2014 Michigan Good Food Summit connects, cultivates, and catalyzes the good food movement
The third Michigan Good Food Summit, hosted on October 28th, 2014 gathered approximately 425 people from across the state of Michigan at the Lansing Center in Lansing, Michigan.
By Jude Barry, CRFS Food System Specialist
The third Michigan Good Food Summit, hosted on October 28th, 2014 gathered approximately 425 people from across the state of Michigan at the Lansing Center in Lansing, Michigan. Representatives from across the food supply chain participated in learning, sharing, and networking opportunities to support the goals of the Michigan Good Food Charter. Attendees experienced opportunities throughout the day to both celebrate successes in working toward the Michigan Good Food Charter goals and connect and plan with others to develop our state’s good food future.
Since 2012, many people have been working hard to develop a better food system. We can see these improvements in areas such as:
- Food access
- Infrastructure systems
- Youth programs
- Financing opportunities for food business
- Awareness around equity
- Awareness of good food and
- New business development
These are but a few examples of breakout sessions and keynote events that were shared at the 2014 Michigan Good Food Summit. Success stories that highlighted change in the goals of the Charter were also shared on the day in short video stories. These videos can be found HERE.
Among the many distinguished presenters, Betti Wiggins, Executive Director of Detroit Public Schools Office of School Nutrition and Barbara Norman, Owner/Operator of Barbara’s Blueberry Batch, Covert, Michigan shared information on building good food systems and overcoming challenges in making change. Ms. Wiggins highlighted a significant achievement in Detroit, “Detroit Public Schools source 22% of its 85,000 meals from Michigan growers.”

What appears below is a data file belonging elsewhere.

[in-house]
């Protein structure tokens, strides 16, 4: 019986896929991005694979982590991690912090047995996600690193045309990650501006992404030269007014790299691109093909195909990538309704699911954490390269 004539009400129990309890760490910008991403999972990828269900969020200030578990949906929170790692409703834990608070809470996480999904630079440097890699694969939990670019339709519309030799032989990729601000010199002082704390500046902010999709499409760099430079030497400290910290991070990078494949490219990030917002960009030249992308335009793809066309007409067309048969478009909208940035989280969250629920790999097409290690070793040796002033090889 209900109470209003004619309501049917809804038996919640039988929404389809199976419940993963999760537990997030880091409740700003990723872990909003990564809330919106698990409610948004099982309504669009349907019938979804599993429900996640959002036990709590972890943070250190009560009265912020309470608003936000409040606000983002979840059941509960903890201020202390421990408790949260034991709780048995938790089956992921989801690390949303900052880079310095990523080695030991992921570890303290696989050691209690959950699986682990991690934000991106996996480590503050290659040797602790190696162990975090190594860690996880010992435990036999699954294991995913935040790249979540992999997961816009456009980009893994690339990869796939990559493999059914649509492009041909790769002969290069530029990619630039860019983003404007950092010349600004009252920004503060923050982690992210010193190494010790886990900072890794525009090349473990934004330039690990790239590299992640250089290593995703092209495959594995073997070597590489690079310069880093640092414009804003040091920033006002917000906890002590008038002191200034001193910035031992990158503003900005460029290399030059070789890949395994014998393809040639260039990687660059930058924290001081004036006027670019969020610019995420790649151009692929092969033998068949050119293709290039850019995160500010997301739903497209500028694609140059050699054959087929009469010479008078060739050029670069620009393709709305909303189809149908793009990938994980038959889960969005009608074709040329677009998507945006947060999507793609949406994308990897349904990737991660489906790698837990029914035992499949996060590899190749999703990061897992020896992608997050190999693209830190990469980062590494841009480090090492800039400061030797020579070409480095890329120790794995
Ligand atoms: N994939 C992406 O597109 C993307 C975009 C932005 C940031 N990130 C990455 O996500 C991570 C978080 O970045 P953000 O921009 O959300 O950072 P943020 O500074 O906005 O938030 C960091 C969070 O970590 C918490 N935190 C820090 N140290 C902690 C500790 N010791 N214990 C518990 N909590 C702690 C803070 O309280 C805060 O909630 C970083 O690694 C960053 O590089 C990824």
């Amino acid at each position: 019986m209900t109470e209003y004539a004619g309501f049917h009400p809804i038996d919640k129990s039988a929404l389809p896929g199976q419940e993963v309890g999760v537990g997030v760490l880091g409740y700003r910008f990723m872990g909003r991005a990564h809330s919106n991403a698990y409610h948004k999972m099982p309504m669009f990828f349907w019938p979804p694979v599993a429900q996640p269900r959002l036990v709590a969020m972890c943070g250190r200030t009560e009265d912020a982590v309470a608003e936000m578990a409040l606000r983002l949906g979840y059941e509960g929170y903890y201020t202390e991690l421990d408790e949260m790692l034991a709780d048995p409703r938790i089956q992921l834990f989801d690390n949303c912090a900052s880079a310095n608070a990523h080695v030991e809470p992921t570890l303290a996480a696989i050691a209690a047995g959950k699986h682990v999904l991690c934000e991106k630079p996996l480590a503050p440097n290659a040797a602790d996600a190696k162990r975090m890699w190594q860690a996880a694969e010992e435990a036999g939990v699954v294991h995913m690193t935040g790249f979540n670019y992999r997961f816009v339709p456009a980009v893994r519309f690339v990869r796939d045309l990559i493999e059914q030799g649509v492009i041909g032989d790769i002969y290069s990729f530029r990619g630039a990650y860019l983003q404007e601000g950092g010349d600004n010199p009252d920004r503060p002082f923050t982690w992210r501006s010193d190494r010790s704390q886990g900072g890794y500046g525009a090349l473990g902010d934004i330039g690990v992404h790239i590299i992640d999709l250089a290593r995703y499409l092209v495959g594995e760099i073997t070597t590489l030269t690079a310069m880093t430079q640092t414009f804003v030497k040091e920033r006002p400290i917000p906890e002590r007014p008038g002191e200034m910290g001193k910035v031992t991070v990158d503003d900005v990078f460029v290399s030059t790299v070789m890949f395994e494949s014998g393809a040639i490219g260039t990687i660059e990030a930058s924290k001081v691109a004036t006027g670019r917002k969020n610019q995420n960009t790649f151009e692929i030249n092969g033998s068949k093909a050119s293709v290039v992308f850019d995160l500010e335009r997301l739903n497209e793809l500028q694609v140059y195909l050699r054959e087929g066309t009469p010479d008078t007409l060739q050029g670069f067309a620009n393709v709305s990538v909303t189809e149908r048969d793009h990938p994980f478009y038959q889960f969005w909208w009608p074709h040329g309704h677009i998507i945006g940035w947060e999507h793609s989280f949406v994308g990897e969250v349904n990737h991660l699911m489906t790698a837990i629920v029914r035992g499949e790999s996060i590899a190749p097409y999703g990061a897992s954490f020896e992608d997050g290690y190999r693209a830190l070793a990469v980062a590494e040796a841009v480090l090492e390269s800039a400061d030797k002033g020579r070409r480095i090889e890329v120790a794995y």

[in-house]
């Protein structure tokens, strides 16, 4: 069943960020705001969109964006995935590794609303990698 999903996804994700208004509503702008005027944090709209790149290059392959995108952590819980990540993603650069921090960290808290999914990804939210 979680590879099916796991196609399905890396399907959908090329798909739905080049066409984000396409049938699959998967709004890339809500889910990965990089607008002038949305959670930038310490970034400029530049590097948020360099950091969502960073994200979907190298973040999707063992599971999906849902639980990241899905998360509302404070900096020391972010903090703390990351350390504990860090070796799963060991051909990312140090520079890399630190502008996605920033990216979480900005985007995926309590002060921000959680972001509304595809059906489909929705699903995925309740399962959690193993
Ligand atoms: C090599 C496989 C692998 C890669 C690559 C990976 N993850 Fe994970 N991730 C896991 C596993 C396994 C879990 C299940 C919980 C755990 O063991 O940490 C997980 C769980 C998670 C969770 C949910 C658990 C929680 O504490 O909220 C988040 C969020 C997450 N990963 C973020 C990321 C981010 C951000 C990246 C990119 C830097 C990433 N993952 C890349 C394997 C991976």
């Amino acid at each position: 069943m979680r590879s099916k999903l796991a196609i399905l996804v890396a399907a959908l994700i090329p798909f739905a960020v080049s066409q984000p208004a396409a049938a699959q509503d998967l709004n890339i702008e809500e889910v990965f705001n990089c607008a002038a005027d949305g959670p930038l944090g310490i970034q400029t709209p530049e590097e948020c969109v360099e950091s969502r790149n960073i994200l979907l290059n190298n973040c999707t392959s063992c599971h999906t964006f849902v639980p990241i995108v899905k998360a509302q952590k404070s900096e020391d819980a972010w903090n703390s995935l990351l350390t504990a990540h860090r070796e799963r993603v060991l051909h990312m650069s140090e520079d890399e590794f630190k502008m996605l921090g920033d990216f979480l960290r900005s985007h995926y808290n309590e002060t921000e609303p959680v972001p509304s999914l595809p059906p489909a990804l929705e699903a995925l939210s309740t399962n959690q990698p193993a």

Breakout sessions were held in the morning and afternoon and covered a range of topics from financing to youth opportunities and from measuring charter metrics to food access issues.
Panelists answer questions during a breakout session.
At the lunchtime session a creative and energizing singing and dancing performance from the Detroit Black Community Food Security Network’s Food Warriors Youth Development Program, earned a standing ovation. This performance was followed by a panel on fairness in the food system where attendees heard from Dr. Alicia Farris, Director of the Restaurant Opportunities Center, Filiberto Villa, President of Farmers on the Move Cooperative and Tom Thornburg, Farmworker Legal Services.
The closing keynote was by Dr. Oran Hesterman, Executive Director of the Fair Food Network, who delivered a practical view to developing Good Food and charged people with continuing to make big change in our food system to reach the goals of the Charter.
Photos of individuals were taken to show how they supported good food – the breadth of support represented at the Summit showed a very pictorial and extensive support for all the goals of the Michigan Good Food Charter. Photos and videos that captured the energy of the day can be found at the Michigan Good Food Charter website and Facebook page.